One morning three years ago, my 76-year-old mother fell from the top of a 10-foot-ladder in her backyard onto the brick patio beneath.
She lives alone, a two-hour drive away from me. I was in a meeting at work and missed her initial phone call, but called her back when I saw she and her next-door neighbor had called. She was in the emergency room with that neighbor but sounded mostly normal.
Emotions Locked? Check.
My mother was admitted into neurological ICU in the hospital where I was born. I don’t remember any of the technical details, but she had suffered serious head trauma and the medical personnel were monitoring her in case they needed to perform surgery.
My husband couldn’t get off work. I dashed home, packed a quick bag and hurried northward by myself, calling my brother on the way. He lives about twelve hours distant by car, but said he would make a reservation and fly up as soon as possible.
By the time I reached her house, I had wrestled my emotions into a little lockbox in my head. They nearly sprang out again like a jack-in-the-box when I peeked out the curtains of the sliding glass door and saw the bloodstain on the bricks.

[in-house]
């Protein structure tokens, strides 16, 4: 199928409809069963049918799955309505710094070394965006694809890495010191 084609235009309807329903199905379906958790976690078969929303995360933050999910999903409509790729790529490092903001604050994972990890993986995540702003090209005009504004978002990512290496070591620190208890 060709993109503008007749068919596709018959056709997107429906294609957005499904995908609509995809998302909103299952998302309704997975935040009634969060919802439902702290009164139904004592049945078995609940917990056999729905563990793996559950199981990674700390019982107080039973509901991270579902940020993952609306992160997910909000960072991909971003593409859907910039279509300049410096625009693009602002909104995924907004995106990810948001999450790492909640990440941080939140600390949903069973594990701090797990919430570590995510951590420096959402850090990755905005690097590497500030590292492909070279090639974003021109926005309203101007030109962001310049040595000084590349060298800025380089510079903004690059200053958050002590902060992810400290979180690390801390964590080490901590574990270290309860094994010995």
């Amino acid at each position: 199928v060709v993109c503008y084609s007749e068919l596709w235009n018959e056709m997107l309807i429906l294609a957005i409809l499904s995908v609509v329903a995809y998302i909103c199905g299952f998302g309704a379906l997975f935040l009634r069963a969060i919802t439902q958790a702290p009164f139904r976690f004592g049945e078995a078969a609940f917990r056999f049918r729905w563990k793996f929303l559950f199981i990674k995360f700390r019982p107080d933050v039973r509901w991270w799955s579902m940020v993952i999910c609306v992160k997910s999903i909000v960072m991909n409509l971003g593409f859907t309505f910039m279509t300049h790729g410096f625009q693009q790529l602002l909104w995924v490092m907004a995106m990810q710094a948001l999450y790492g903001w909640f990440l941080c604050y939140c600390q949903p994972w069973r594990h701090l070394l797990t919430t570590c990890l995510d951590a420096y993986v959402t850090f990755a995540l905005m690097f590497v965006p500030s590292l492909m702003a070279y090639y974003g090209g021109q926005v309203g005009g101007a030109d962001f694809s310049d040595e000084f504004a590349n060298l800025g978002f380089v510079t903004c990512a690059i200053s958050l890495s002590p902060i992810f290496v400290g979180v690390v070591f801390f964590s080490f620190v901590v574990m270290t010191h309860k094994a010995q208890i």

The Horror of Head Trauma
My experience with intensive care units was limited. When my husband had quadruple bypass surgery, I was only allowed in for a few minutes at a time. Nobody was guarding the door the first time I went in to find Mom, and a nurse at the desk pointed me to her room.
Mom was hooked up to all manner of tubes and wires. She spoke to me a little, but what she did say was either incoherent or nonsensical. She was obsessed with her purse, for some reason. I took it to her house with me that evening, but she kept asking for it. The creepiest part was she would make a walking gesture with her fingers toward the side of the bed where the purse had been, without speaking, and I’d have to remind her where the purse was.
In the first few days, the medical personnel let me stay by her bed as long as I wanted to. I wonder, in retrospect, if she was in danger of dying and they wanted to let me be with her as much as possible. A nurse told my brother later she nearly died.
My Brother, The Rock Star
My mother was moved into a room in the neurological unit after a week. My brother had arrived by this time, so we were relieved to have room to sit and receive visitors. She fell a couple of times while in this room. I lost track of how many CT scans she had.
Caring for my mom was a bonding experience for my brother and me. We were always close, but hadn’t spent time together, just the two of us, in years. Horrible experiences can have elements of good as well, and this was one of them.
The Long Journey to Cognitive Recovery
After about ten days, she was moved from the neurological unit to inpatient physical therapy. She had another couple of months of outpatient physical therapy.